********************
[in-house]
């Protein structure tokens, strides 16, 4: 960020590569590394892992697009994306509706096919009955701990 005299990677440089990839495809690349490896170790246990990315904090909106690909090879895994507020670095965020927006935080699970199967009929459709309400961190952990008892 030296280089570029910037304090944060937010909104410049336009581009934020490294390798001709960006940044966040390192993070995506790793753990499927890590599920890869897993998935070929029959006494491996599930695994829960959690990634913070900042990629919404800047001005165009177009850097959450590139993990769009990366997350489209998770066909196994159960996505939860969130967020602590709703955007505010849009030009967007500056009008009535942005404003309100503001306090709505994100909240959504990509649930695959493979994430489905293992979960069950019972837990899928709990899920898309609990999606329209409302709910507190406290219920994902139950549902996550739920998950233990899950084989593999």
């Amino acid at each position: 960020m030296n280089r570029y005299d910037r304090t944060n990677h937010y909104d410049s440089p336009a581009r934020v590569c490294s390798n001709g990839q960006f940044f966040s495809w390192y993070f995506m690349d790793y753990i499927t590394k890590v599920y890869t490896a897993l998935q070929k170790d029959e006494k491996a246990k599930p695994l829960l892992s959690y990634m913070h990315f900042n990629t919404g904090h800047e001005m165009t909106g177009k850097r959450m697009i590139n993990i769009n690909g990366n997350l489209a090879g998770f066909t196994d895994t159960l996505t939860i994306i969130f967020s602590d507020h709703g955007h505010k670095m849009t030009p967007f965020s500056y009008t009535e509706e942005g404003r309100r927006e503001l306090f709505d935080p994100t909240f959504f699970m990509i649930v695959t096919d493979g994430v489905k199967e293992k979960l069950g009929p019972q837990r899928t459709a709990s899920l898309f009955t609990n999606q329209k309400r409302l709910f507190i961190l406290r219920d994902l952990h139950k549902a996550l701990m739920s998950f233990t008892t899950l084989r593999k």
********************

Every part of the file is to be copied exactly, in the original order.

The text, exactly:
[in-house]
């Protein structure tokens, strides 16, 4: 960020590569590394892992697009994306509706096919009955701990 005299990677440089990839495809690349490896170790246990990315904090909106690909090879895994507020670095965020927006935080699970199967009929459709309400961190952990008892 030296280089570029910037304090944060937010909104410049336009581009934020490294390798001709960006940044966040390192993070995506790793753990499927890590599920890869897993998935070929029959006494491996599930695994829960959690990634913070900042990629919404800047001005165009177009850097959450590139993990769009990366997350489209998770066909196994159960996505939860969130967020602590709703955007505010849009030009967007500056009008009535942005404003309100503001306090709505994100909240959504990509649930695959493979994430489905293992979960069950019972837990899928709990899920898309609990999606329209409302709910507190406290219920994902139950549902996550739920998950233990899950084989593999």
């Amino acid at each position: 960020m030296n280089r570029y005299d910037r304090t944060n990677h937010y909104d410049s440089p336009a581009r934020v590569c490294s390798n001709g990839q960006f940044f966040s495809w390192y993070f995506m690349d790793y753990i499927t590394k890590v599920y890869t490896a897993l998935q070929k170790d029959e006494k491996a246990k599930p695994l829960l892992s959690y990634m913070h990315f900042n990629t919404g904090h800047e001005m165009t909106g177009k850097r959450m697009i590139n993990i769009n690909g990366n997350l489209a090879g998770f066909t196994d895994t159960l996505t939860i994306i969130f967020s602590d507020h709703g955007h505010k670095m849009t030009p967007f965020s500056y009008t009535e509706e942005g404003r309100r927006e503001l306090f709505d935080p994100t909240f959504f699970m990509i649930v695959t096919d493979g994430v489905k199967e293992k979960l069950g009929p019972q837990r899928t459709a709990s899920l898309f009955t609990n999606q329209k309400r409302l709910f507190i961190l406290r219920d994902l952990h139950k549902a996550l701990m739920s998950f233990t008892t899950l084989r593999k």